The Hammer Vault is a must own for Hammer Film fans. The book consists mostly of various publicity material for Hammer films from as far back as “The Quatermass Xperiment” (1954) to to as recently as “Let Me In.” (2009) Many of the Hammer’s films from this era get coverage with a page or two of photos, memos, and posters, along with a couple of paragraphs talking about the production and giving some fun to read trivia.
The pictures and writing are great — Marcus Hearn really knows what he is talking about and writes about Hammer in a way that makes it accessible even to those who are not deeply immersed the the mythology of the studio and its works. In other words he is concise and informational, while at the same time not “dry”.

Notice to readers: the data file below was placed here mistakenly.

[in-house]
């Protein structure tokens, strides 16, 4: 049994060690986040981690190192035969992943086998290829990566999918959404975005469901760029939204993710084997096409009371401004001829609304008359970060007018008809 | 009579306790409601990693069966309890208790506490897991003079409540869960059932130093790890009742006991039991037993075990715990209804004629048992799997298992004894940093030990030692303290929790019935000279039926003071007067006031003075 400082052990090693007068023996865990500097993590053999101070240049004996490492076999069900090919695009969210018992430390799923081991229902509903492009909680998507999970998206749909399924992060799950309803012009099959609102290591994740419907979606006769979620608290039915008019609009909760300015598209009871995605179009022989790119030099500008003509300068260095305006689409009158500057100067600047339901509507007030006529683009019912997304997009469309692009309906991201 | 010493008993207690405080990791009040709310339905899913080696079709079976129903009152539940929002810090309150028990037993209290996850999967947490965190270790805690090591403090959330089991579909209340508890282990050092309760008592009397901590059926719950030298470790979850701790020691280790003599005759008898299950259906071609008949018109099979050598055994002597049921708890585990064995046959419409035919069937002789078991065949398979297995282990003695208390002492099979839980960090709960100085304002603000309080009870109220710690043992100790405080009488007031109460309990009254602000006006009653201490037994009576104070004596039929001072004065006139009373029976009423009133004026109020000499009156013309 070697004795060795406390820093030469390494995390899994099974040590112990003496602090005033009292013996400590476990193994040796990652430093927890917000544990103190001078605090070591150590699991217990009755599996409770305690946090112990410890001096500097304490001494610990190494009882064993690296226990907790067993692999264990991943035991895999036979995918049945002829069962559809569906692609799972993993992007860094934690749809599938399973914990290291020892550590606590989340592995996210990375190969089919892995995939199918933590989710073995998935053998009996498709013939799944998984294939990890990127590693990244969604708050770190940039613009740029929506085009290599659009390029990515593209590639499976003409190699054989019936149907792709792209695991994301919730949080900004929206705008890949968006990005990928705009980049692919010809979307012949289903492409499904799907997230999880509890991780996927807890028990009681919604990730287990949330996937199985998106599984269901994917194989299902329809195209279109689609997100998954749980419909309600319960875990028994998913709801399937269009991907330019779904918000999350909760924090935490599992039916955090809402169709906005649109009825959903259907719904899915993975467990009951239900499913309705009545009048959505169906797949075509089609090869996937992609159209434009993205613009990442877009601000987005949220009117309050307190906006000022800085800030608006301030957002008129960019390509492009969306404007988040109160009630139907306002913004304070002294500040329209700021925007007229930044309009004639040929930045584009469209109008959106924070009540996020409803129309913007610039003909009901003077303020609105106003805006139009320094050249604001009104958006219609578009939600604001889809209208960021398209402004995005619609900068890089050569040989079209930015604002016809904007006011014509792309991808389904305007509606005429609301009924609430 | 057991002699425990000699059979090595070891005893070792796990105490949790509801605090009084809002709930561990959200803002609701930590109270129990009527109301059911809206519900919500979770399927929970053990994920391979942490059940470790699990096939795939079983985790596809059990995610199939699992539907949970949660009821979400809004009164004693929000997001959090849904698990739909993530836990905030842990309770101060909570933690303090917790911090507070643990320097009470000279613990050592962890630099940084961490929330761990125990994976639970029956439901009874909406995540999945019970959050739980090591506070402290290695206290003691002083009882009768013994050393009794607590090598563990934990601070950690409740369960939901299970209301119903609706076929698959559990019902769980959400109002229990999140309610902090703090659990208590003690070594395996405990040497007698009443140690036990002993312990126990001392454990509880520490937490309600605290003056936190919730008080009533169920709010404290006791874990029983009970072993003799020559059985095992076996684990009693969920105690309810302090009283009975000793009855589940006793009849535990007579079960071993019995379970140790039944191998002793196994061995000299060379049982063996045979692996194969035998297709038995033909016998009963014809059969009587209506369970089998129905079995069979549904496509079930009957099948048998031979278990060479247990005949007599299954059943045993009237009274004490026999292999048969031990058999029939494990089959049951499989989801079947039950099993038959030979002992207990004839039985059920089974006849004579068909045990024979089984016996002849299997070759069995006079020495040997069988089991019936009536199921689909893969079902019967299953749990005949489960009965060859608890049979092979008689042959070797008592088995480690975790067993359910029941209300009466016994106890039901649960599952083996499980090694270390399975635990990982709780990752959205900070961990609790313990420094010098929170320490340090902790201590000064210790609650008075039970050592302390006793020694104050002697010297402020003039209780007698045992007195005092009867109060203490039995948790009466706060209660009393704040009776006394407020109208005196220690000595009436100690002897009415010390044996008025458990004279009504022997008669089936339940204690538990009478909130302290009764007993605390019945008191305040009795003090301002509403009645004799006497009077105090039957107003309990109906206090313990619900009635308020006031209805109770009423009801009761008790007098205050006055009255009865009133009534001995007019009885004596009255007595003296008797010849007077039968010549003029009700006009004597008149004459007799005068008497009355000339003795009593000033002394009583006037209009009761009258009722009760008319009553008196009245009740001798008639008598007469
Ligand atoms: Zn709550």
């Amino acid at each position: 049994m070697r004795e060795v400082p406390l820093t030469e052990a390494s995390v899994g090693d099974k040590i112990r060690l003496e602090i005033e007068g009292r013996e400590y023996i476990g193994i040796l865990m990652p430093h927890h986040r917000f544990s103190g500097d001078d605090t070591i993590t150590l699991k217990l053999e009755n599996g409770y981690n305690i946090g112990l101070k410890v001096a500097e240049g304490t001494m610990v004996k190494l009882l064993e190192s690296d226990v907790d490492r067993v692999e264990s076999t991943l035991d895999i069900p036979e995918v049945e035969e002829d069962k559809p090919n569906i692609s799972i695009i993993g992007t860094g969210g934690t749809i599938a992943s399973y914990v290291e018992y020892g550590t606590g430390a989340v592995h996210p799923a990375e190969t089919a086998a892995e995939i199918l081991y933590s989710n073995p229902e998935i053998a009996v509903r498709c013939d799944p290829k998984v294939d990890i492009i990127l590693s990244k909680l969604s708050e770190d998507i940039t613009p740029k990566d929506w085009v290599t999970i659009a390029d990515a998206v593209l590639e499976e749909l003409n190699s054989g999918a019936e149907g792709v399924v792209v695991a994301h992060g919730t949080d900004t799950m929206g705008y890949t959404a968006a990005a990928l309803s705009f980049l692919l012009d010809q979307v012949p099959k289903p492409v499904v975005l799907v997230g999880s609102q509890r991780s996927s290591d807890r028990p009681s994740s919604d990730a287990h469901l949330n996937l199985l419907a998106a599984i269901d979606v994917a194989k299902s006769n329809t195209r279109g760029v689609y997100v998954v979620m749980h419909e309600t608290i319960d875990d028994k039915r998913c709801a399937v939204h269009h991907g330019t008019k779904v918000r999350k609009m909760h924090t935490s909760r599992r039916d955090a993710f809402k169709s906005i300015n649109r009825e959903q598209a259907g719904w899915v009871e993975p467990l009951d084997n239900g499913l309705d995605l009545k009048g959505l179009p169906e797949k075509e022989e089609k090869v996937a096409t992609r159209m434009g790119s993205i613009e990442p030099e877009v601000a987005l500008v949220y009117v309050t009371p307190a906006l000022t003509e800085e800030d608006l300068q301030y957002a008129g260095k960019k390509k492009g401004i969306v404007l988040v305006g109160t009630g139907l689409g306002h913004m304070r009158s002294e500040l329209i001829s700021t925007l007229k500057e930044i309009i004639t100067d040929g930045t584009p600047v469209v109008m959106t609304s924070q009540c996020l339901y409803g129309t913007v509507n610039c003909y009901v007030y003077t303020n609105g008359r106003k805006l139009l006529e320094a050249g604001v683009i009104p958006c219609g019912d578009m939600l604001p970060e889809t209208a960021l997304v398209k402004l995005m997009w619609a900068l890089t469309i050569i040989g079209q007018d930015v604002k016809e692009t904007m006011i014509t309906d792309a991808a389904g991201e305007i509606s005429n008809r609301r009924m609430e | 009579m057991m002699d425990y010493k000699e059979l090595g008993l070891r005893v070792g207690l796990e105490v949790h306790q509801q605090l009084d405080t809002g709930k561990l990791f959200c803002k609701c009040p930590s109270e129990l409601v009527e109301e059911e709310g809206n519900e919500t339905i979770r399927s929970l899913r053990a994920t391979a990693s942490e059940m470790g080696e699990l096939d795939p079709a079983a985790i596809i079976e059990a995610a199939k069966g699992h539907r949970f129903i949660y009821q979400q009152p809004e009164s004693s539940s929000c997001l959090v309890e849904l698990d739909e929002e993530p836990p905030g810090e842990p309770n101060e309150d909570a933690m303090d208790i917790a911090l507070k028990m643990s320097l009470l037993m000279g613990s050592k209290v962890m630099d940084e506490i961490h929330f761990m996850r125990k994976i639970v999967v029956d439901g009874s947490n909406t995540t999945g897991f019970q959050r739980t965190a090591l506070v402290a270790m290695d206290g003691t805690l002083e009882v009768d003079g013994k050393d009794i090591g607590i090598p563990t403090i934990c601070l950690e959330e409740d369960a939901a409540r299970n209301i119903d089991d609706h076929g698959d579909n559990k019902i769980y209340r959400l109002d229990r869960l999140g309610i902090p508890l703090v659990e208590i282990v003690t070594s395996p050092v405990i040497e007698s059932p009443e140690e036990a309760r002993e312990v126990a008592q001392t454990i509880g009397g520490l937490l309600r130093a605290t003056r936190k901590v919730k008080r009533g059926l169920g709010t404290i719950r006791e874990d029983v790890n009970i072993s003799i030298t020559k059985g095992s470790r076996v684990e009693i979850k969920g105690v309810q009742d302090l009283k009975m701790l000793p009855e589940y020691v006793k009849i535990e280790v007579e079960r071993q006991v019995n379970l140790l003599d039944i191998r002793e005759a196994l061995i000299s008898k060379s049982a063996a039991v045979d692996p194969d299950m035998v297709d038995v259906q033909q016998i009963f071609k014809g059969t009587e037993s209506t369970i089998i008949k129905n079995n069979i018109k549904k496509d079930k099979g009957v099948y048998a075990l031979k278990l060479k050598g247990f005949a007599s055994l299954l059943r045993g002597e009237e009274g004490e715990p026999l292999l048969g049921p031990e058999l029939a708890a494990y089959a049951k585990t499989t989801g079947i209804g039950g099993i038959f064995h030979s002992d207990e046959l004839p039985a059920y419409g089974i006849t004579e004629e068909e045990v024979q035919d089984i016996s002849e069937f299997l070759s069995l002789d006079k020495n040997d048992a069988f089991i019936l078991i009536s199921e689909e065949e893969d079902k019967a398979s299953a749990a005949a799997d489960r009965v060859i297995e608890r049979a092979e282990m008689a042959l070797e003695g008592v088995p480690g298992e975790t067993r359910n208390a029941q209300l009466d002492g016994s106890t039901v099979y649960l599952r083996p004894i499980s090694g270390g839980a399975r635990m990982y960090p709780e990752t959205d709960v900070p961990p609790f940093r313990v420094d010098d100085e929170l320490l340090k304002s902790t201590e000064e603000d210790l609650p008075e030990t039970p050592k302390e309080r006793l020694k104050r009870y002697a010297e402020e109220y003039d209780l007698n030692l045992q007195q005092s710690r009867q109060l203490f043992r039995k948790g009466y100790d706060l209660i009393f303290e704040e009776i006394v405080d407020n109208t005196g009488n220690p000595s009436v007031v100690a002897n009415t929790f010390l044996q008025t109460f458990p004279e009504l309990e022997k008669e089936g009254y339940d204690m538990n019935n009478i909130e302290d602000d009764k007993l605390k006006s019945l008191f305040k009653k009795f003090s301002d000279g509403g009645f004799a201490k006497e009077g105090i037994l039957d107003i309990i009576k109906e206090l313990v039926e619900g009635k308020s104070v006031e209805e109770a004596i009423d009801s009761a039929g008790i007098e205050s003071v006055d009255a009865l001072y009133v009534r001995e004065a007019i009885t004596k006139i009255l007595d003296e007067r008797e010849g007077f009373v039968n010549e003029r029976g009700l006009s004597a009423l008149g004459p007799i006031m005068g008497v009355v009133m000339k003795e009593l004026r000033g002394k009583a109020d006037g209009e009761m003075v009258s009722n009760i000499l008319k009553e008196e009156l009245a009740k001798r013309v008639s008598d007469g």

The quality of the book (photos, paper and binding) is high like most Titan books I have picked up. With its brightly illustrated cover it is suitable for the bookcase or the coffee table.
After finishing this book, I can walk away saying I certainly learned a lot about Hammer. I am not sure I would or can label myself an expert on Hammer studios yet, but I am happy to report that “The Hammer Vault” has gotten me one step closer to that label. If you want to get that label yourself, pick up The Hammer Vault today.